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Bigelow Aerospace: Dispatches from Yasny

Published by Sigurd De Keyser on Wed Mar 28, 2007 6:55 pm
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As preparations continue for the launch of the second pathfinder spacecraft Genesis II, a team from Bigelow Aerospace has arrived at the ISC Kosmotras Space and Missile Complex near Yasny, Russia. Bigelow Aerospace Corporate Counsel Mike Gold is writing a series of posts from Yasny describing the lead-up to what is hoped to be the beginning of our next great adventure.

A Warm Homecoming to Siberia

It feels like coming home again.

This may sound like an odd sentiment to have since the “home” at issue is located in southwestern Siberia within the confines of an active nuclear Russian Strategic Rocket Forces installation … but it’s an emotion that was apparent on the faces of every returning member of the Bigelow Aerospace team as we arrived in the dead of night at the Yasny Launch Base.

The facility at Yasny is like an oasis in the middle of a vast, flat, snow-covered expanse that has its own stark beauty. Geographically, it’s very similar to the great plains of eastern Montana and North Dakota. Whenever we drive through the region, I half expect to pass by the Indian reservation that I lived on as a child.

As one might expect for Siberia, the night is cold. But despite the lateness of the hour (around 2 a.m.), we’re greeted by the hotel staff and Kosmotras officials with enough warmth to melt the snow.

The relationship between Bigelow Aerospace and ISC Kosmotras is uniquely close. These people are not just our launch service providers, but our friends. Like all of us at Bigelow Aerospace, Kosmotras personnel are dreamers and innovators. By converting SS-18s (the backbone of the Russian nuclear arsenal) into commercial space launch vehicles, they are literally turning swords into plowshares. All of us at Bigelow Aerospace believe that what is happening with the Genesis missions — the transformation of weapons of war into tools for peaceful exploration and development — is a harbinger of things to come. We hope to not just create better technology, but to build a better, more peaceful future for our children and grandchildren to live in.

But, for the time being, our team’s thoughts about the future only extend as far as a quick shower and a warm bed. Sheer exhaustion from travel and time changes is one of the many challenges that the BA team will face during the campaign. Yasny is 13 hours ahead of Las Vegas and requires roughly three days to get to, so the travel and time will inevitably take their toll.

Like any launch campaign, the workload is never light, nor are the hours regular. Even on our first night at the base, visa issues arose at roughly 10 p.m. that had us calling both Moscow and our Washington office to ensure that all of the proper paperwork was taken care of to support the upcoming arrival of our security and technology teams.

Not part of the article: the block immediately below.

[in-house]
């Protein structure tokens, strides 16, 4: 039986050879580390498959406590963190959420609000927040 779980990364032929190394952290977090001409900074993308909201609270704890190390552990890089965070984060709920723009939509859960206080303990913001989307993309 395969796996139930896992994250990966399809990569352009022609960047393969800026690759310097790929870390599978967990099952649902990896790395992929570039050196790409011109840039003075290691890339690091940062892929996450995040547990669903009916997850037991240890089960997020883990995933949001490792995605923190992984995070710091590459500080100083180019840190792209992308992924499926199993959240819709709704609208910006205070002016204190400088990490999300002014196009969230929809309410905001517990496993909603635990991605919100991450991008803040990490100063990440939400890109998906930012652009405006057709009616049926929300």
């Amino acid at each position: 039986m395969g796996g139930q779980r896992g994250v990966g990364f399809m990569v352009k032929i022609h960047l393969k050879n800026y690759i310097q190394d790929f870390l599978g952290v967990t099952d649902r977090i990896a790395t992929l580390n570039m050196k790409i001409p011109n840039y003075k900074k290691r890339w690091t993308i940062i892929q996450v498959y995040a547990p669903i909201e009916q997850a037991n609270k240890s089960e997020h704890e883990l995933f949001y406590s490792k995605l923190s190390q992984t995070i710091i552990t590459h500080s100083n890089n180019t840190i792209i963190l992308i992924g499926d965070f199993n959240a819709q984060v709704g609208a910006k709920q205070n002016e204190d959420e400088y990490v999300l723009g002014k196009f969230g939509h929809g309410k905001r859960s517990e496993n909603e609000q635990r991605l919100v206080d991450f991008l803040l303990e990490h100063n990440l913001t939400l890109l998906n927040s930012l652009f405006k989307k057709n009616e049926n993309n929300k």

It’s almost midnight on Saturday night as I write this and, over the course of the next two days at Yasny, the BA “forward team” will continue its work. Specifically, a complex choreography of events — described in excruciating detail within BA’s Security Plan — must occur when the spacecraft arrives. Meetings will be held with both Kosmotras personnel and local airport officials to ensure that everybody’s roles and responsibilities are well understood. As any good baseball or football coach will tell you, preparation is what wins or loses games, and the BA launch team fully intends to be ready when they take the field during the spacecraft arrival on Tuesday.

Moreover, the departure of the spacecraft from Las Vegas will represent the end of a nearly yearlong regulatory process. For example, work on the Genesis II DSP-73 (the document that grants approval to ship the spacecraft to Russia) actually began here in Yasny nearly a year ago during the Genesis I campaign. It’s during the shipment of the spacecraft from the United States to Yasny that we will learn the ultimate efficacy of our licensing and customs efforts, making this an intense time for those of us involved in the regulatory side of the mission.

Adding further to the drama of what is sure to be an exciting campaign, Kosmotras is soon expected to launch the first Dnepr rocket since the failure in late July. This may occur mere hours before Genesis II lands at Orsk airport (the closest airport to Yasny) and all of the Kosmotras and BA personnel are ripe with anticipation of the first Dnepr return-to-flight mission.

This week is sure to be an eventful one with both the Dnepr launch and the arrival of the spacecraft, and the Bigelow Aerospace Yasny team is looking forward to sharing these events, as well as other insights as to what life is like on the launch base, with you via future blog entries.

For now, at half-past midnight, this diverse and unique international team of Russians, Ukrainians and Americans are getting some rest in anticipation of continuing this incredible adventure in the morning.

Mike Gold; Corporate Counsel
Yasny Launch Base

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